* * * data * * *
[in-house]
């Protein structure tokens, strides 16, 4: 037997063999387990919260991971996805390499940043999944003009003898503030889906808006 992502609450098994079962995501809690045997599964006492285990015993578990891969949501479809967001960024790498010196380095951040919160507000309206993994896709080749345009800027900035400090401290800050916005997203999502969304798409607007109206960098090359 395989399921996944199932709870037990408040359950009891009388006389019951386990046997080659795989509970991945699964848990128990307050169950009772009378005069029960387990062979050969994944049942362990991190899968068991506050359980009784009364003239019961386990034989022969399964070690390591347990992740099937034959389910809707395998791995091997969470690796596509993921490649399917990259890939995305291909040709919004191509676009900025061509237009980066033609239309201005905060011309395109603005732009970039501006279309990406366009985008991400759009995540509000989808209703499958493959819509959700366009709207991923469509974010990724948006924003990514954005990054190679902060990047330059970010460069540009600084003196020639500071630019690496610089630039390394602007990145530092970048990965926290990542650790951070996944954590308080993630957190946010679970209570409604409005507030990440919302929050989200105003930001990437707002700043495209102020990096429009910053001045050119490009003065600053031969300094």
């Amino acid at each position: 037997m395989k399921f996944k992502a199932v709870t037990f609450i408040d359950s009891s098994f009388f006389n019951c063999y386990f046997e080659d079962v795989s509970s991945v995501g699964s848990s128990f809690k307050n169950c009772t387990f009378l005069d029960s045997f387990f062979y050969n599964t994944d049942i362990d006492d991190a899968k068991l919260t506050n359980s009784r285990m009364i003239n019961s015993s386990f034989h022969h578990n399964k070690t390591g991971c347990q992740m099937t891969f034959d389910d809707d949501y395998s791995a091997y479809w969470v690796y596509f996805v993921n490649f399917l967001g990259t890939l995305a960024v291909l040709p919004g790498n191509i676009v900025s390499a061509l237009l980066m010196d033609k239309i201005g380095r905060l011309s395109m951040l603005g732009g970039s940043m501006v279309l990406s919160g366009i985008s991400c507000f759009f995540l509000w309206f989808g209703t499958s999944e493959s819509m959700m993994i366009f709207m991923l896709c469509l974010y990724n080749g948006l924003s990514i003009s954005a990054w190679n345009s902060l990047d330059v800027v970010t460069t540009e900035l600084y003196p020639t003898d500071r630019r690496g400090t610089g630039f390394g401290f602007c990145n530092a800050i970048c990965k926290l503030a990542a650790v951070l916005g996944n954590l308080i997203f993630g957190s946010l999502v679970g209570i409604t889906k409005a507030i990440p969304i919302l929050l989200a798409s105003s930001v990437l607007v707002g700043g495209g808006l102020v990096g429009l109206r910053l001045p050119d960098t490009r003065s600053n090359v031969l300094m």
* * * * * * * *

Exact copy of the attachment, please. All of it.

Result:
[in-house]
């Protein structure tokens, strides 16, 4: 037997063999387990919260991971996805390499940043999944003009003898503030889906808006 992502609450098994079962995501809690045997599964006492285990015993578990891969949501479809967001960024790498010196380095951040919160507000309206993994896709080749345009800027900035400090401290800050916005997203999502969304798409607007109206960098090359 395989399921996944199932709870037990408040359950009891009388006389019951386990046997080659795989509970991945699964848990128990307050169950009772009378005069029960387990062979050969994944049942362990991190899968068991506050359980009784009364003239019961386990034989022969399964070690390591347990992740099937034959389910809707395998791995091997969470690796596509993921490649399917990259890939995305291909040709919004191509676009900025061509237009980066033609239309201005905060011309395109603005732009970039501006279309990406366009985008991400759009995540509000989808209703499958493959819509959700366009709207991923469509974010990724948006924003990514954005990054190679902060990047330059970010460069540009600084003196020639500071630019690496610089630039390394602007990145530092970048990965926290990542650790951070996944954590308080993630957190946010679970209570409604409005507030990440919302929050989200105003930001990437707002700043495209102020990096429009910053001045050119490009003065600053031969300094």
């Amino acid at each position: 037997m395989k399921f996944k992502a199932v709870t037990f609450i408040d359950s009891s098994f009388f006389n019951c063999y386990f046997e080659d079962v795989s509970s991945v995501g699964s848990s128990f809690k307050n169950c009772t387990f009378l005069d029960s045997f387990f062979y050969n599964t994944d049942i362990d006492d991190a899968k068991l919260t506050n359980s009784r285990m009364i003239n019961s015993s386990f034989h022969h578990n399964k070690t390591g991971c347990q992740m099937t891969f034959d389910d809707d949501y395998s791995a091997y479809w969470v690796y596509f996805v993921n490649f399917l967001g990259t890939l995305a960024v291909l040709p919004g790498n191509i676009v900025s390499a061509l237009l980066m010196d033609k239309i201005g380095r905060l011309s395109m951040l603005g732009g970039s940043m501006v279309l990406s919160g366009i985008s991400c507000f759009f995540l509000w309206f989808g209703t499958s999944e493959s819509m959700m993994i366009f709207m991923l896709c469509l974010y990724n080749g948006l924003s990514i003009s954005a990054w190679n345009s902060l990047d330059v800027v970010t460069t540009e900035l600084y003196p020639t003898d500071r630019r690496g400090t610089g630039f390394g401290f602007c990145n530092a800050i970048c990965k926290l503030a990542a650790v951070l916005g996944n954590l308080i997203f993630g957190s946010l999502v679970g209570i409604t889906k409005a507030i990440p969304i919302l929050l989200a798409s105003s930001v990437l607007v707002g700043g495209g808006l102020v990096g429009l109206r910053l001045p050119d960098t490009r003065s600053n090359v031969l300094m």